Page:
Due to huge amounts of rain over the last few days part of one of the roads out to the popular tourist spot Wilsons Promontory in Victoria has been covered by a landslip and one of the bridges has been cut to another campground in the park. Yesterday there were a few hundred people stuck there, including school groups. Yesterday, and again today they are airlifting out groups. Lucky buggers! Number1 son was on a school camp there last year and a group of grade 5/6 kids from our school have not long returned from a week-long camp there too. The kids all had a great time and told us all of their exciting news when they returned but can you imagine how long the stories would have been told and retold if they had been off to a camp and then they were trapped and had to be helicoptered out?
The best holidays are the ones where things go slightly awry. We have been on lots of camping trips but the ones we remember the most fondly are the ones where we teetered on the brink of disaster or the weather did it’s best to ruin it for us. We still laugh about the camping trip where the cooking fire had to be started with chemical assistance with the help of a table placed over the kindling due to the torrential rain. Then a drain had to be dug to keep the water from filling the fire hole.
Last year we took the kids on a road trip to see Ayres Rock. We were away for 5 weeks and a multitude of unexpected things happened to us and we enjoyed every minute of it. We hadn’t even made it to Adelaide and we had to find a mechanic able to stop the terrible vibration coming out of the front passenger wheel. The front end had been overhauled before we left so we were at a loss as to what it could have been. After one day of repairs and thanks to the wonderful help we received from the Toyota dealer in Clare we were back on our way, $800 lighter and carting a bag of busted bits to take back to the original grease-shy mechanic.
A few days later we pulled into Coober Pedy in flooding rain. The streets were flooded and that is not a town that has any concept of storm water drains so the water just hung around until it found somewhere else to be. We didn’t moan about it and we didn’t stress about having to put up the canvas top of the camper and get drowned in the process. We just laughed at the silliness of floods in the desert and took the opportunity to treat the kids to an underground hotel for the night. They were thrilled and we found a caravan park the next day. I bet they couldn’t tell you anything about that caravan park but the hotel has been regularly mentioned since.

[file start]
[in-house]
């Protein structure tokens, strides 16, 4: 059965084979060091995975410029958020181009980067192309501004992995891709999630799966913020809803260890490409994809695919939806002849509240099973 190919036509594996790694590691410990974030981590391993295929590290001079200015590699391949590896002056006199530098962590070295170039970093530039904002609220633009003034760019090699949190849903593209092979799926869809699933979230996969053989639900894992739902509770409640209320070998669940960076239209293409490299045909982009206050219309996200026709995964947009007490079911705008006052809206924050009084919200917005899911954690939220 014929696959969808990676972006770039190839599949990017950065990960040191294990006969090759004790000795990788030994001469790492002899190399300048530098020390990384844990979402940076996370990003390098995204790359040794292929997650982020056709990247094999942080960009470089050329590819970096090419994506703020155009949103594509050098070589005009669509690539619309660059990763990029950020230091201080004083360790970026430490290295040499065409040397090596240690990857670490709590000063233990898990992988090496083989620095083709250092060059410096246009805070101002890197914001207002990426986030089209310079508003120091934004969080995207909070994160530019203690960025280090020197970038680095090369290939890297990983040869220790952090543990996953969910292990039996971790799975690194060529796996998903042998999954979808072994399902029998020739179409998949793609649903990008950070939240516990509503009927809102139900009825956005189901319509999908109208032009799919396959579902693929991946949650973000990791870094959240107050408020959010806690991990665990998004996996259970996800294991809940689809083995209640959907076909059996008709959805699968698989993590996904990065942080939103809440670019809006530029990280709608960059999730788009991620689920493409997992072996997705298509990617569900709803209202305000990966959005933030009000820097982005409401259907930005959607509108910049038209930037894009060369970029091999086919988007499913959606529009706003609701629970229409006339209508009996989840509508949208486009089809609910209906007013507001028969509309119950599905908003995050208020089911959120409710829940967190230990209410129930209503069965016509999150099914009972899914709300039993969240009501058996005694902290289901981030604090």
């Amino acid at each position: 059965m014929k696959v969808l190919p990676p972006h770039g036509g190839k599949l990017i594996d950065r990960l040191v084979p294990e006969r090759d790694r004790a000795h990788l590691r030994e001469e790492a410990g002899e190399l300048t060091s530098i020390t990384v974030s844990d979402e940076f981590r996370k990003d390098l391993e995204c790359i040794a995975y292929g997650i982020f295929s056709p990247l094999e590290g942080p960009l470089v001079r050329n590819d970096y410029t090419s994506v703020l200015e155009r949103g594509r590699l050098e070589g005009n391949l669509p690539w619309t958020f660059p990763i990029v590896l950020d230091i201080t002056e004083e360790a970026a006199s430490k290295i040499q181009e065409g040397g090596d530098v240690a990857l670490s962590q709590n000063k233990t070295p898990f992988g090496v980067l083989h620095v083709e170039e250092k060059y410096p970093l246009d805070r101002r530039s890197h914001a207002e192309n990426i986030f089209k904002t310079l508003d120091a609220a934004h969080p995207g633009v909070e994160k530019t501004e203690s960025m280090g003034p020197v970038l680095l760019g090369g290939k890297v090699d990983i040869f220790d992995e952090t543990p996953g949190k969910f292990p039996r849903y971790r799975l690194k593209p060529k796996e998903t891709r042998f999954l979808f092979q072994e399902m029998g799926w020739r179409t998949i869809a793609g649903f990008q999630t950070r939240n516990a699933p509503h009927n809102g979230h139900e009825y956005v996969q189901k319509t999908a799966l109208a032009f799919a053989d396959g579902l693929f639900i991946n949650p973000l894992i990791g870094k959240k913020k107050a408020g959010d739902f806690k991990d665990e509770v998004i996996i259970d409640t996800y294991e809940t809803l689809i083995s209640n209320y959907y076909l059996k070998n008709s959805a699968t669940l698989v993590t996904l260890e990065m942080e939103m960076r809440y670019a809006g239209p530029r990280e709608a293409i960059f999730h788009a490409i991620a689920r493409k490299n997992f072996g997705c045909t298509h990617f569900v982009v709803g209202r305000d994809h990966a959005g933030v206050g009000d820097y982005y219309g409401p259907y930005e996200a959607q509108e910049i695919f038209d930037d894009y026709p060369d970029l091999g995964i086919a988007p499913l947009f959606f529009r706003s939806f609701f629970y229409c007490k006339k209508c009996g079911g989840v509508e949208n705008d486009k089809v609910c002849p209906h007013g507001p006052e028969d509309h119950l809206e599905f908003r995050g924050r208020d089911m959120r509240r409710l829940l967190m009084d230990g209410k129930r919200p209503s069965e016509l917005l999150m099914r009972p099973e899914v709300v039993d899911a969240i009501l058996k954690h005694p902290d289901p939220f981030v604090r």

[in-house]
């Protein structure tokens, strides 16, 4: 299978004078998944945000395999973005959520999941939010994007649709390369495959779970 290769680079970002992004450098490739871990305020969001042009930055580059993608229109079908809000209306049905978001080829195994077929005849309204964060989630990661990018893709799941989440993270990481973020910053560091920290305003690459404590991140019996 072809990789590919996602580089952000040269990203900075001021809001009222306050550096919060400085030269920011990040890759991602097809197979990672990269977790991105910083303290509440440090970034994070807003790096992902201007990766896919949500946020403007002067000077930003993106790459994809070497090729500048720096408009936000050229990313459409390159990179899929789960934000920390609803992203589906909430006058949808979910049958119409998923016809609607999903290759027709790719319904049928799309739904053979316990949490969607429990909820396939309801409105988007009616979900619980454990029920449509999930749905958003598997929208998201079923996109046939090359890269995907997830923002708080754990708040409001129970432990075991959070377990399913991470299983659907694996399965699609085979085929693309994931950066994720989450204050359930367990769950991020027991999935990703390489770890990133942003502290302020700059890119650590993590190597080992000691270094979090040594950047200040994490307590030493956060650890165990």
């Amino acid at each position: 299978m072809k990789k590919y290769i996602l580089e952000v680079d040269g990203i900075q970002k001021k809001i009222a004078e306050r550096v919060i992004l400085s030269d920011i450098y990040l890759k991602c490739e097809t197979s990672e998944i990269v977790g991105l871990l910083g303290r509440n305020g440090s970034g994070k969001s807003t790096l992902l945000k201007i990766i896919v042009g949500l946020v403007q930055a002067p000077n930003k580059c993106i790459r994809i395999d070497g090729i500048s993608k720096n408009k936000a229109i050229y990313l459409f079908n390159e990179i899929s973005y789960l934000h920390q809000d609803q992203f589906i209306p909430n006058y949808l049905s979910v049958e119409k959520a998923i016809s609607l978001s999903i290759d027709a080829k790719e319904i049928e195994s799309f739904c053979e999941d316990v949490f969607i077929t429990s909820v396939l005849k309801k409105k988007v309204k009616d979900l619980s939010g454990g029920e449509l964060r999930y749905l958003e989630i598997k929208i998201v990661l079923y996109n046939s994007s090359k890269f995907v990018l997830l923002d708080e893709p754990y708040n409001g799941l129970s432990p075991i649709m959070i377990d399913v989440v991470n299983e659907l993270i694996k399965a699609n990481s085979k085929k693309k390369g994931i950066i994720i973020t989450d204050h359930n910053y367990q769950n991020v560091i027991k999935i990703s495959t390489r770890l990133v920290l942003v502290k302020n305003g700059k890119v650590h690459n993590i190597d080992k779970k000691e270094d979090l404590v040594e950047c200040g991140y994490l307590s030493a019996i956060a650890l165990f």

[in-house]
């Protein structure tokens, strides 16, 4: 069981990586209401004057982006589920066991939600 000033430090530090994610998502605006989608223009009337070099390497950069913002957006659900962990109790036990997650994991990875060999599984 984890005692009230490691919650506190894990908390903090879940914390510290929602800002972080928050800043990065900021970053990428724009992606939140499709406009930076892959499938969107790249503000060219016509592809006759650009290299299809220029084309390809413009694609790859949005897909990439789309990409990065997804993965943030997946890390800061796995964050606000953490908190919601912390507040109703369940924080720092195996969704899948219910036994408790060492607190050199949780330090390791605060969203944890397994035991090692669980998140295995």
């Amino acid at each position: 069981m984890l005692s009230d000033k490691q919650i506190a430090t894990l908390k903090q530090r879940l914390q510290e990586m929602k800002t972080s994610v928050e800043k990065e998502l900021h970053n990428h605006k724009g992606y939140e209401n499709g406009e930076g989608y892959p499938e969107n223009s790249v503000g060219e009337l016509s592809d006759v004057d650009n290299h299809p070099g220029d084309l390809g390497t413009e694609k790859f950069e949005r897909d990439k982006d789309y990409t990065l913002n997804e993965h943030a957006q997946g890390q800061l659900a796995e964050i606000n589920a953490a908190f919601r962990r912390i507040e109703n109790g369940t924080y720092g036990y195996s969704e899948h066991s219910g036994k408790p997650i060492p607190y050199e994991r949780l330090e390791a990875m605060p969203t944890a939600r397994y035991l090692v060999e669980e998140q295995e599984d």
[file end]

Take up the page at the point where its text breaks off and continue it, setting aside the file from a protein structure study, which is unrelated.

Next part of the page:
When we got to Ayres Rock campground in Yulara it was still pouring. Even though we had driven for hundreds of kilometers that day we had been rained on nearly all the way. We set up between rain showers and were lucky that we have our own power supply in the camper as the rain had got into their mains and blown the power in our half of the caravan park. Again we laughed as we had power and pretty much everyone else around us just had a cold dinner and went to bed.
A week later we were taking the Mereenie Loop road from Kings Canyon to Alice Springs and our next blip occurred. We were driving along quietly (no we don’t hoon in the bush, too much to see) and I asked the leader of our expedition if the car was getting hot. He looked at the dash and I got a don’t-ask-me-stupid-questions look. I told him I could smell radiator water. He looked back at the dash and we came to a skidding halt. We got out to find the entire contents of the radiator spilling out onto the sand of the road 5 kilometers out of the aboriginal community of Hermannsburg. That meant we were still 136kms from Alice Springs. Hermannsburg’s claim to fame is being the birthplace of Albert Namatjira. Sadly it is not famous for it’s car repair facilities and we had to try to sort it out on our own. The leader of the expedition is quite mechanical but I don’t think there is a person in the world that would choose to breakdown in that situation. The tip of the fan had snapped off and made a hole in the bottom of the radiator. Damn. We started poking around under the bonnet and suddenly another Victorian plated car pulled over to see if we needed help. It was a couple on their way back from the Alice Springs truck show and as fate had it one half of the couple was a mechanic. 2 hours later the radiator was out, plugged up, back in and full of camper water. We were back on our way and very impressed with the random roadside service. As we made our careful way to Alice on the bitumen the tailpipe gave up the ghost and needed seeing to and 2 legs of the old roof rack finally decided that the spare tyre was too much and parted ways. We were still laughing as we pulled into Alice and started looking for another mechanic.
Whenever we go on holiday something goes wrong. I don’t think that a perfect holiday is possible and, really, I love it when things happen that make you remember that place or day forever. No 1 son will never forget the town of Burra where he found what appeared to be a real human skeleton in a dusty box in an old junk shop. No 2 son always says ‘I didn’t like the ants’ when asked what he thought of Ayres Rock after an ant climbed up his jeans and bit him on the leg while we were admiring the rock from the track.
Perfect is not fun. Disaster is memorable. The people at Wilsons Prom have one of the best holiday stories they will ever get now!